Wokays, so I'm finally back from Bombay. Actually, I returned this Sunday, as I had univ pracs on Monday and Tuesday.
Monday was Network Programming Lab, and I got to do a UDP echo client/server thingy. Which was done is fairly quick time. The writing part, i.e. After typing out the programs (client and server) and compiling them, everything seemed fine. The first execution cycle brought out a segmentation fault, which was easily enough debugged. The second execution cycle is where my problems began. For some vague, obscure reason, sendto() gave me a "Network Unreachable" error. When I pointed this out to the teacher, she was totally nonchalant about it and said something to the effect of nobody else having any issues. But hey, minor things like this don't bother me at all. What to do next?
Engineering solution ahoy! Since my lab only requires me to run both programs on the same machine, and the teachers looking at your program execution care only about the output, and not too much about the code itself, all I had to do was hardcode the localhost address into the program, and nobody was the wiser. Messages were echo'ed nicely enough after that :)
Of course, there was another problem with multiple users somehow using the same port numbers, but that's silly enough to be considered only transient...
Tuesday was Software Development Lab, where I had to demonstrate my project to the external examiner person. Fortunately, a few days before the exam, we were informed that there wasn't any need to prepare transparencies for the OHP, which came as a great relief. Money saved is money spent on eating! Woohoo!
Anyways, the actual thing was quite awful. First the lab proxy wouldn't let my program connect, so once again I had to hardcode the proxy address into the program, and re-compile and build the entire thing again. And as lots of developers will - and should - agree, MinGW is really, really *SLOW*. Throw into the mix the wxWindows API and Bloodshed Dev-C++, and you have a killer development platform, but one that absolutely, completely *CRAWLS*. Microsoft Visual C++ 6.0 is a total speed demon in contrast. Someday I really have to download the wxWindows Installer for VC++...hmm...maybe for the final year project...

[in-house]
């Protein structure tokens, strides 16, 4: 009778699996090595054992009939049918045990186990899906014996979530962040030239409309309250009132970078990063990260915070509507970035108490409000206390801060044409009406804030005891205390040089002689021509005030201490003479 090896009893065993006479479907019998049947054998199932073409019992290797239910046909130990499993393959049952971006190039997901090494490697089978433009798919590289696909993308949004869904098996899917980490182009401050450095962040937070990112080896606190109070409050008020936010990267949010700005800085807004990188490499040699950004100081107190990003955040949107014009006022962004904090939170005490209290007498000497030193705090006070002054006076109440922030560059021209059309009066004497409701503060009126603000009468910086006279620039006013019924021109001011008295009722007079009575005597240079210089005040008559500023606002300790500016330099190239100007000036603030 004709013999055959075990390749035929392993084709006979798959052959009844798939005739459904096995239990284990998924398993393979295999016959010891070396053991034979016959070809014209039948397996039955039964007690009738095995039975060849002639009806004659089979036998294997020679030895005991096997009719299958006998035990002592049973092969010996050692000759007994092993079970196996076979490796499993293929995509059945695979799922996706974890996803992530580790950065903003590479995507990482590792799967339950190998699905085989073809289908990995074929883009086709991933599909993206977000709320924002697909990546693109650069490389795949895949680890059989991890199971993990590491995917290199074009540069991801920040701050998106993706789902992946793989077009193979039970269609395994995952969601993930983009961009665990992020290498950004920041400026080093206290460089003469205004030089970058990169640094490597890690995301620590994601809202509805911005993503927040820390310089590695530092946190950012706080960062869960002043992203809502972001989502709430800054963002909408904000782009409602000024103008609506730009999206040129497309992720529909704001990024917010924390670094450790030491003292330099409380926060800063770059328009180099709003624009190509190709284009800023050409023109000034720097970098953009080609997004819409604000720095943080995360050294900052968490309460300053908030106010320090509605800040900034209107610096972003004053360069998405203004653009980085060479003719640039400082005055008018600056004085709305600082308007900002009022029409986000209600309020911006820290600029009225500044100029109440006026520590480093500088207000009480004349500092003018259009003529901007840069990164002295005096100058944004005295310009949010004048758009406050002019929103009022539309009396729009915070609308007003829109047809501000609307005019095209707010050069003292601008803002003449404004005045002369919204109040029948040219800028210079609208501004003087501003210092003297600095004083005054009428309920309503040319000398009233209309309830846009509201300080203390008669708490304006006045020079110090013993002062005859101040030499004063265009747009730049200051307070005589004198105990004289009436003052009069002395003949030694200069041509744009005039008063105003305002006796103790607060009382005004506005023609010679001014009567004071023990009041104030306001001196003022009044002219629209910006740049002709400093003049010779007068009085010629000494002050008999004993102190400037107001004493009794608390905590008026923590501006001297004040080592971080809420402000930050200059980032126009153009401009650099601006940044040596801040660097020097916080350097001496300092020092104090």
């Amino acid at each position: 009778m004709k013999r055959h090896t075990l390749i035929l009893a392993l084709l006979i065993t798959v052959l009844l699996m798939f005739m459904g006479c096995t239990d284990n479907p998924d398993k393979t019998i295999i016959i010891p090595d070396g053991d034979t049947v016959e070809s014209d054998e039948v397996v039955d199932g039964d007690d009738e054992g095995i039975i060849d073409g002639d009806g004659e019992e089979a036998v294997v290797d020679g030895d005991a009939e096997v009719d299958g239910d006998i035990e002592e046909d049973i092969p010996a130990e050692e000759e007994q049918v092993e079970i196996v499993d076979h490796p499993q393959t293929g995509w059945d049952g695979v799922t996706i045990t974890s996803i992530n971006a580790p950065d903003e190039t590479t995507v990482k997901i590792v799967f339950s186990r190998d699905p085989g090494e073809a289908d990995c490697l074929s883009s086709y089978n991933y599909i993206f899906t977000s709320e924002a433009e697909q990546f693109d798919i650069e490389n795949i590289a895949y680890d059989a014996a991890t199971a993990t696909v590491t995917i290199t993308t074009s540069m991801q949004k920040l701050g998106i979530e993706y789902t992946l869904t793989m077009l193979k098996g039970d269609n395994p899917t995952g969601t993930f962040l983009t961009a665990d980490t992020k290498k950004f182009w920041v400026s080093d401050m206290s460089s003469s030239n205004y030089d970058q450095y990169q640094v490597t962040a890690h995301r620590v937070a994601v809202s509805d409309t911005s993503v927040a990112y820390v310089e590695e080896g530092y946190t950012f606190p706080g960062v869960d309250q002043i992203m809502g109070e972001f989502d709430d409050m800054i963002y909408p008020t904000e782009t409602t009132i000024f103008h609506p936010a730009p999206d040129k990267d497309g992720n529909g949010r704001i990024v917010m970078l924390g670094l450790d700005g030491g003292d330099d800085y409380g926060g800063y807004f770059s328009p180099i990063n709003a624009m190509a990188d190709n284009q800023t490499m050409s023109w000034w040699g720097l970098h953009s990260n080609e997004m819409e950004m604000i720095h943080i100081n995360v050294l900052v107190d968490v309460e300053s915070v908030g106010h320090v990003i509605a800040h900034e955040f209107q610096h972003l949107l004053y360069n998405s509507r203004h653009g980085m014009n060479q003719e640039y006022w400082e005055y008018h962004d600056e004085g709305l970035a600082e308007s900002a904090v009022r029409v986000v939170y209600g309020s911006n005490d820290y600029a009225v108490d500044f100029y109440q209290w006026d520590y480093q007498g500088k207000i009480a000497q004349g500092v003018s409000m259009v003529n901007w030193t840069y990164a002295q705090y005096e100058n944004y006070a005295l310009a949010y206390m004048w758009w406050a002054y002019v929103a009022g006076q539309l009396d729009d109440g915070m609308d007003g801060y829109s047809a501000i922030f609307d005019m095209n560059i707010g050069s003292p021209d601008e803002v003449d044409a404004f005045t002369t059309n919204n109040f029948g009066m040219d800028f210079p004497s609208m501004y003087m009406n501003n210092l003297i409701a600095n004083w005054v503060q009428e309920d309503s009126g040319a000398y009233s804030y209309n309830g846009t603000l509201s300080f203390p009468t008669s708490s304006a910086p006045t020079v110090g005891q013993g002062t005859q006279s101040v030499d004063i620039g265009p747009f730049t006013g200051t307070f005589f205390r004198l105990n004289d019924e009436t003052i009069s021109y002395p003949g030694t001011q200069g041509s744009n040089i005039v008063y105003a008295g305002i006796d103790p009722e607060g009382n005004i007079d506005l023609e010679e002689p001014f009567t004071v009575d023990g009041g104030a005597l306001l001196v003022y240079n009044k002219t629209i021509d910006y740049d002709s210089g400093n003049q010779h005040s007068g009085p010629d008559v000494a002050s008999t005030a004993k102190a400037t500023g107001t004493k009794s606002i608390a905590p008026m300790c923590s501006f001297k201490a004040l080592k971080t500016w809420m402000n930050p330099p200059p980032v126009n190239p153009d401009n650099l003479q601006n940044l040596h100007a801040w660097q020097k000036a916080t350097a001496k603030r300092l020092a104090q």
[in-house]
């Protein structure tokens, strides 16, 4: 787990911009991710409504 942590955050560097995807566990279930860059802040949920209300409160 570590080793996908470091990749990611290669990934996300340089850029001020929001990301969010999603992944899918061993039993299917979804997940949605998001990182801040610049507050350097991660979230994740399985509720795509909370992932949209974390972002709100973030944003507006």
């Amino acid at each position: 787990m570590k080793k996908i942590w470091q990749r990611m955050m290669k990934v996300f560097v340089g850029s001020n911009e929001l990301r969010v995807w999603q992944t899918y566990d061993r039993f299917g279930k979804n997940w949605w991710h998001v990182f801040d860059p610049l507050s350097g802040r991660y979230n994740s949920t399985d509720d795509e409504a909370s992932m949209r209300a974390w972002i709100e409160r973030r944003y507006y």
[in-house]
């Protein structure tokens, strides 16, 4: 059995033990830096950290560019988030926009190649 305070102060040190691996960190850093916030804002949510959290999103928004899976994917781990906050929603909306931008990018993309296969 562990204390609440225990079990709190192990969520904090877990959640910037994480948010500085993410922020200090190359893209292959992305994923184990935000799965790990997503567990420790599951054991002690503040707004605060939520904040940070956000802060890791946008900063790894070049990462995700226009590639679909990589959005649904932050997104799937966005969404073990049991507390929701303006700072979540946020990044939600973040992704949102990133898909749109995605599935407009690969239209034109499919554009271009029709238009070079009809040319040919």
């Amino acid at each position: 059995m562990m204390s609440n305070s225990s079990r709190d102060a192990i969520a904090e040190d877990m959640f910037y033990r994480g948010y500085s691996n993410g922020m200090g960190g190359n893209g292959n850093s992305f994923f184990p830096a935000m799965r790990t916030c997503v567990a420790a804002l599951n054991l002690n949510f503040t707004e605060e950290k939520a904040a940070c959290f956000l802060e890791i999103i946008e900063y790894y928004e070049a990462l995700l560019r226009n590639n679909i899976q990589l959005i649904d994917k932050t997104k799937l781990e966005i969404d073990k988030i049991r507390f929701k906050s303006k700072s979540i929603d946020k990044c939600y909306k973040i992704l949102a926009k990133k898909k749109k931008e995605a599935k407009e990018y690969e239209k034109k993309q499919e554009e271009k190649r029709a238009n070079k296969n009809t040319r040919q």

But I digress. Once I got through the proxy, I discovered that the ftp:// and the dict:// portions of my project wouldn't work at all. Upon enquiry, the SysAdmin informs me that only http:// connections will be allowed. Can you believe this? So does this mean nobody is allowed to do programs that use FTP and other protocols? So I request him to just allow everything through the proxy for about 10 minutes, which is supposed to be the duration of my presentation, and he says ok. When on a trial run of this solution, we discover that he has absolutely no idea what to do to allow the connections. I was given the thumbs-up, but even a commandline foo:\>ftp ftp.cdrom.com wouldn't connect. So yeah, he basically told me that he'd take responsibility for the mess, and tell the external examiner (who, incidentally, was from Crescent Engineering College, which is somewhat significant) that the proxy will not accept such connections. Hokay, I'm down with this, as I had the foresight to take screenshots of the functional FTP and DICT thingies at my place. And the demo itself was okay, except it lasted all of 3 minutes! Which left me mega-frustrated! Dude! One full day wasted for 3 minutes! I ask you!
However, I had an inkling of the circumstances and somehow managed to squeeze in some funda sounding terms like "Ghostscript library", "endian-neutral" and "subclassing". Yeah, yeah, I can see all you programmer studs shaking your heads in pity, but college life is basically about being able to suitably impress thy superiors.
Now, about the significance of the Crescent thingy - now, most of the students had downloaded their projects from various places, some had flicked other students' projects, and a small number had actually - wonder of wonders - done their own work! [About my categorization - your call ;)] Anyways, the bottom line is that G.D had taken her project from a Crescent guy, and the examiner was asking her questions like - Did you do this project yourself? Are you sure? So right now, she's plagued by a lot of doubt about her showing in the 'exam'.
Apparently, most people were given rather low marks in the latter exam. Rather low, for practicals, that is. I heard lots of rumours about completely decent people getting only 80s...which is slightly worrying for me. My aggregate is 80.12%, which is borderline. And this can be kept up only if I hit 80 every semester from now. And that's possible only if I get large-ish practical marks...